If the Buddha’s method of analysing the mind and its content is properly understood and applied (in the sense that each utterance can be discerned as ‘truthful’, ‘neutral, or ‘non-factual’, then it becomes obvious that the so-called pro-Tibetan movement in the West is a product of ‘myth’ and ‘non-fact’. The pro-Tibetan movement in the West is a non-Buddhist concept that appears to rely upon the Judeo-Christian notions of ‘faith’, ‘congregation’, and ‘conversion’ (notions that are thoroughly non-Buddhist in nature). It is also premised upon purely worldly (i.e. ‘samsaric’) conventions such as fundraising, media manipulation, political interference, and the participation in academic misrepresentation. Although the outer garb of the pro-Tibetan movement is superficially ‘Buddhist’ in the Tibetan sense, the interpretation of Buddhist philosophy by many of its proponents is nothing more than the presentation of a ‘non-factual’ or ‘untruthful’ false Dharma. This false Dharma is premised not upon the Buddha’s thought of rejecting worldly politics (and such gross notions of ‘race’ and ‘nationalism’) but is premised entirely upon ‘nationalism’, ‘race’ and ‘specialness’. This is exactly where the rhetoric of the pro-Tibetan movement deviates from the very Buddhist thought it claims to represent.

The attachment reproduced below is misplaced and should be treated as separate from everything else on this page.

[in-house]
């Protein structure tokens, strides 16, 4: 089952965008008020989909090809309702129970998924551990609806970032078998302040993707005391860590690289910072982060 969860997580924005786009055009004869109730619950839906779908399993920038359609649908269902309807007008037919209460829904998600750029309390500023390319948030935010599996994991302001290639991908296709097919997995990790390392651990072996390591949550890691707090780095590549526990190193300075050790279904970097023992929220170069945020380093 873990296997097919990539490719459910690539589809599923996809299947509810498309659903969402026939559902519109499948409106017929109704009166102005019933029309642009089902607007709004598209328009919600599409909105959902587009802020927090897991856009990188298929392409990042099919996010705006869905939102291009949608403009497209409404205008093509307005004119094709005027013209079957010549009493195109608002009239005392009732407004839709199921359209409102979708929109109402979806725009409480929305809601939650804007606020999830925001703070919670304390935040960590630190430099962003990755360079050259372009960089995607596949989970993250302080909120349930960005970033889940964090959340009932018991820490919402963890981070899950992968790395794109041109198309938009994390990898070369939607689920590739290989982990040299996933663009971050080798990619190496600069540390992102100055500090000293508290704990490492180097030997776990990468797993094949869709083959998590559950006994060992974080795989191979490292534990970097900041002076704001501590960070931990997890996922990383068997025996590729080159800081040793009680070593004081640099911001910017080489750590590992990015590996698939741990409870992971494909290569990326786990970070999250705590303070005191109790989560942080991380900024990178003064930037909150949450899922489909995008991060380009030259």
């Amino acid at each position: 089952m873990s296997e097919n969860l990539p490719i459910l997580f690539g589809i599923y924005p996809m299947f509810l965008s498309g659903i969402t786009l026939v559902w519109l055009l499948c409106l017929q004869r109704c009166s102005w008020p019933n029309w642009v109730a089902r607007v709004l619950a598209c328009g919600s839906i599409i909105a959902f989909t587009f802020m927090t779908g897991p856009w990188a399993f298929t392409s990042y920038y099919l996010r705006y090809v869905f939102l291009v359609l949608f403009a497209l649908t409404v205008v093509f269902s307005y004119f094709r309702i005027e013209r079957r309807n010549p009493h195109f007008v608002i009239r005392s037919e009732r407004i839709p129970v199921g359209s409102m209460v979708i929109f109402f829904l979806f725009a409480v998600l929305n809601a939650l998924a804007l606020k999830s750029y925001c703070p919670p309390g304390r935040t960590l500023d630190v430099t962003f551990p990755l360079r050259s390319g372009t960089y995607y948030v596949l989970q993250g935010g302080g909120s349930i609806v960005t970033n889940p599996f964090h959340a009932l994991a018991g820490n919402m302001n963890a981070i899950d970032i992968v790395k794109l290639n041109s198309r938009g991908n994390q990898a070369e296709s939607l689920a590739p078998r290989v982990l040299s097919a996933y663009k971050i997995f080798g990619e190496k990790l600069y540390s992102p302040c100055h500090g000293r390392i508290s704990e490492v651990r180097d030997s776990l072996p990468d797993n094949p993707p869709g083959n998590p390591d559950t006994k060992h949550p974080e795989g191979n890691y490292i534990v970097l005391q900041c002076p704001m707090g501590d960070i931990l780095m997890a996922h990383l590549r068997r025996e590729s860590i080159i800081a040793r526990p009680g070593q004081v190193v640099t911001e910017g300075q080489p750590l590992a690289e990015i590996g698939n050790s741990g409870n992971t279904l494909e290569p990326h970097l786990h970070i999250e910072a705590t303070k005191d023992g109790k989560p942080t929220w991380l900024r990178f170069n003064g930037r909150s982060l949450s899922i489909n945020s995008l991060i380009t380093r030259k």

The pro-Tibetan representatives, through the press, social media and academia, not only misrepresent the Buddha’s teaching (by representing non-fact as fact), but utilise aggression as a means to propagate the myth that they are disseminating. Like the Judeo-Christian myth that they are mimicking, a ‘special’ ethnocentric, religiously premised identity is ascribed to the Tibetan people that has more in common with the structure of Zionism (i.e. Jewish nationalism) than with Buddhist philosophy. Although constantly courting the liberal democracies of the West, the pro-Tibetan movement is non-democratic in nature, and thoroughly rejects ‘freedom of thought’ and ‘freedom of speech’. Its central myth-making premise is considered to be an inalienable truth that is like a theistic entity that is presented beyond question, doubt, or reform. In fact when viewed clearly, the pro-Tibetan movement appears to be exactly like the false teachings of spiritual liberation that the Buddha routinely rejects through the 5000 sutras attributed to his name. The pro-Tibetan movement courts liberal democracies in the West, but remains ‘illiberal’ and ‘non-democratic’ in nature. It acts rather like a religious cult that presents a mythic version of reality that confirms to all the attributes of the Judeo-Christian tradition. It has to do this to appeal to Westerners to be either Buddhist ‘converts’, or political supporters that pass on the pro-Tibetan message, replicating it throughout their own social milieu and creating new supporters for the movement.